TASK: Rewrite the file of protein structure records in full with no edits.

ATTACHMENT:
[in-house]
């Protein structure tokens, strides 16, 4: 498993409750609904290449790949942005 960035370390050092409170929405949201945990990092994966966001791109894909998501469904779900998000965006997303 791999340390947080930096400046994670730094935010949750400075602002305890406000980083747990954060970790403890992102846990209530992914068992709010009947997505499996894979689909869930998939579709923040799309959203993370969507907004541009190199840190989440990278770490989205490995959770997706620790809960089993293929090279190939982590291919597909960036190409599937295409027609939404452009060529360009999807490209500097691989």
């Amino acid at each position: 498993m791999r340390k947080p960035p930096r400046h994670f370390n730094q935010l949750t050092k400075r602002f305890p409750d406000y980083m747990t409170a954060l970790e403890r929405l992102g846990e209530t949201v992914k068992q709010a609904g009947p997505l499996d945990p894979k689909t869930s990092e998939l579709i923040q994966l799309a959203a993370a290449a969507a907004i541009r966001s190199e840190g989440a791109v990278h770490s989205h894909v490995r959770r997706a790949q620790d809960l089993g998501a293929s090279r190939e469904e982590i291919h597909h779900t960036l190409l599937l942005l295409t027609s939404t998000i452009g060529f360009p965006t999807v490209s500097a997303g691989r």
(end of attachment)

[in-house]
């Protein structure tokens, strides 16, 4: 498993409750609904290449790949942005 960035370390050092409170929405949201945990990092994966966001791109894909998501469904779900998000965006997303 791999340390947080930096400046994670730094935010949750400075602002305890406000980083747990954060970790403890992102846990209530992914068992709010009947997505499996894979689909869930998939579709923040799309959203993370969507907004541009190199840190989440990278770490989205490995959770997706620790809960089993293929090279190939982590291919597909960036190409599937295409027609939404452009060529360009999807490209500097691989």
């Amino acid at each position: 498993m791999r340390k947080p960035p930096r400046h994670f370390n730094q935010l949750t050092k400075r602002f305890p409750d406000y980083m747990t409170a954060l970790e403890r929405l992102g846990e209530t949201v992914k068992q709010a609904g009947p997505l499996d945990p894979k689909t869930s990092e998939l579709i923040q994966l799309a959203a993370a290449a969507a907004i541009r966001s190199e840190g989440a791109v990278h770490s989205h894909v490995r959770r997706a790949q620790d809960l089993g998501a293929s090279r190939e469904e982590i291919h597909h779900t960036l190409l599937l942005l295409t027609s939404t998000i452009g060529f360009p965006t999807v490209s500097a997303g691989r």